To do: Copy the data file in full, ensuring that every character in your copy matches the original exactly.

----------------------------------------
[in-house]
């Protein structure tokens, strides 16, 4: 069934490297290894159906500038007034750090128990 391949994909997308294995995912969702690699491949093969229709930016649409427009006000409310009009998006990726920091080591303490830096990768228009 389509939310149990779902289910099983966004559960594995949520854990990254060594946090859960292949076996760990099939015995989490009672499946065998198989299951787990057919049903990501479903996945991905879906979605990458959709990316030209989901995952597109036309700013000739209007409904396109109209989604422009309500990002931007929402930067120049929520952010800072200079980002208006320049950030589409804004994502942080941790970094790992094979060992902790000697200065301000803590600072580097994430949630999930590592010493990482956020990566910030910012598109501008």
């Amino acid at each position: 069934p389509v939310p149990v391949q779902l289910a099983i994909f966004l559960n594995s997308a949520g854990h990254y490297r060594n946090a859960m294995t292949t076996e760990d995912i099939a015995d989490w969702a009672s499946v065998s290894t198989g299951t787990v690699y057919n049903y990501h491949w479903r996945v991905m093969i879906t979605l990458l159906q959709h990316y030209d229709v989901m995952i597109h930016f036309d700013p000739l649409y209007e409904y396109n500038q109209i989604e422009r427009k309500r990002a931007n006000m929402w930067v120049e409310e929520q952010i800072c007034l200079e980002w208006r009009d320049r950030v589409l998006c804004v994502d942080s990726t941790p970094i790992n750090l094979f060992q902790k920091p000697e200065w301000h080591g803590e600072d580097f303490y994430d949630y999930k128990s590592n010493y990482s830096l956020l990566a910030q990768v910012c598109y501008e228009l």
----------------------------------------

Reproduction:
[in-house]
């Protein structure tokens, strides 16, 4: 069934490297290894159906500038007034750090128990 391949994909997308294995995912969702690699491949093969229709930016649409427009006000409310009009998006990726920091080591303490830096990768228009 389509939310149990779902289910099983966004559960594995949520854990990254060594946090859960292949076996760990099939015995989490009672499946065998198989299951787990057919049903990501479903996945991905879906979605990458959709990316030209989901995952597109036309700013000739209007409904396109109209989604422009309500990002931007929402930067120049929520952010800072200079980002208006320049950030589409804004994502942080941790970094790992094979060992902790000697200065301000803590600072580097994430949630999930590592010493990482956020990566910030910012598109501008």
């Amino acid at each position: 069934p389509v939310p149990v391949q779902l289910a099983i994909f966004l559960n594995s997308a949520g854990h990254y490297r060594n946090a859960m294995t292949t076996e760990d995912i099939a015995d989490w969702a009672s499946v065998s290894t198989g299951t787990v690699y057919n049903y990501h491949w479903r996945v991905m093969i879906t979605l990458l159906q959709h990316y030209d229709v989901m995952i597109h930016f036309d700013p000739l649409y209007e409904y396109n500038q109209i989604e422009r427009k309500r990002a931007n006000m929402w930067v120049e409310e929520q952010i800072c007034l200079e980002w208006r009009d320049r950030v589409l998006c804004v994502d942080s990726t941790p970094i790992n750090l094979f060992q902790k920091p000697e200065w301000h080591g803590e600072d580097f303490y994430d949630y999930k128990s590592n010493y990482s830096l956020l990566a910030q990768v910012c598109y501008e228009l």